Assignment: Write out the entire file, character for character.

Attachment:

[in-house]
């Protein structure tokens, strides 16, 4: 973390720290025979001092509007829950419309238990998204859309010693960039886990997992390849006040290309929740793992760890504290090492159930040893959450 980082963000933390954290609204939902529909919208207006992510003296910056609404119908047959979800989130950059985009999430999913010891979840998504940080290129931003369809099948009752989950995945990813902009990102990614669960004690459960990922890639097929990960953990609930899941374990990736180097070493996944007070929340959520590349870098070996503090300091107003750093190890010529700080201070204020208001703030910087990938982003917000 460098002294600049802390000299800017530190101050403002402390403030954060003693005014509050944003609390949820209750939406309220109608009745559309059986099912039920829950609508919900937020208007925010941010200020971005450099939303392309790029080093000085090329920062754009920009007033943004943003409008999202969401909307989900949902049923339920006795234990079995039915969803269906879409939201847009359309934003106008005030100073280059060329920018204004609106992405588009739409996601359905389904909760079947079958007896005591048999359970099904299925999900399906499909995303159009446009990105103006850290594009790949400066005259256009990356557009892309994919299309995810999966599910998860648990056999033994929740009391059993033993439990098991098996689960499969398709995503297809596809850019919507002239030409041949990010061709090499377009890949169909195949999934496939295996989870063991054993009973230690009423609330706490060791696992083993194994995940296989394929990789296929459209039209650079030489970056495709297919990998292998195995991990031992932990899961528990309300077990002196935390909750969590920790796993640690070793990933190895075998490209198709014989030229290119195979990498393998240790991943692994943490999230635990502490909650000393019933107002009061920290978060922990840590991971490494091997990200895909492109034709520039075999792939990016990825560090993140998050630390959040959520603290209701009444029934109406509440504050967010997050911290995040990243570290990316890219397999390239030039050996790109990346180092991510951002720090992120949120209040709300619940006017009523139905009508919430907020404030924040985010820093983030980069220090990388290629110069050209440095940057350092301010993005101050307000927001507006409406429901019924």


[in-house]
């Protein structure tokens, strides 16, 4: 973390720290025979001092509007829950419309238990998204859309010693960039886990997992390849006040290309929740793992760890504290090492159930040893959450 980082963000933390954290609204939902529909919208207006992510003296910056609404119908047959979800989130950059985009999430999913010891979840998504940080290129931003369809099948009752989950995945990813902009990102990614669960004690459960990922890639097929990960953990609930899941374990990736180097070493996944007070929340959520590349870098070996503090300091107003750093190890010529700080201070204020208001703030910087990938982003917000 460098002294600049802390000299800017530190101050403002402390403030954060003693005014509050944003609390949820209750939406309220109608009745559309059986099912039920829950609508919900937020208007925010941010200020971005450099939303392309790029080093000085090329920062754009920009007033943004943003409008999202969401909307989900949902049923339920006795234990079995039915969803269906879409939201847009359309934003106008005030100073280059060329920018204004609106992405588009739409996601359905389904909760079947079958007896005591048999359970099904299925999900399906499909995303159009446009990105103006850290594009790949400066005259256009990356557009892309994919299309995810999966599910998860648990056999033994929740009391059993033993439990098991098996689960499969398709995503297809596809850019919507002239030409041949990010061709090499377009890949169909195949999934496939295996989870063991054993009973230690009423609330706490060791696992083993194994995940296989394929990789296929459209039209650079030489970056495709297919990998292998195995991990031992932990899961528990309300077990002196935390909750969590920790796993640690070793990933190895075998490209198709014989030229290119195979990498393998240790991943692994943490999230635990502490909650000393019933107002009061920290978060922990840590991971490494091997990200895909492109034709520039075999792939990016990825560090993140998050630390959040959520603290209701009444029934109406509440504050967010997050911290995040990243570290990316890219397999390239030039050996790109990346180092991510951002720090992120949120209040709300619940006017009523139905009508919430907020404030924040985010820093983030980069220090990388290629110069050209440095940057350092301010993005101050307000927001507006409406429901019924």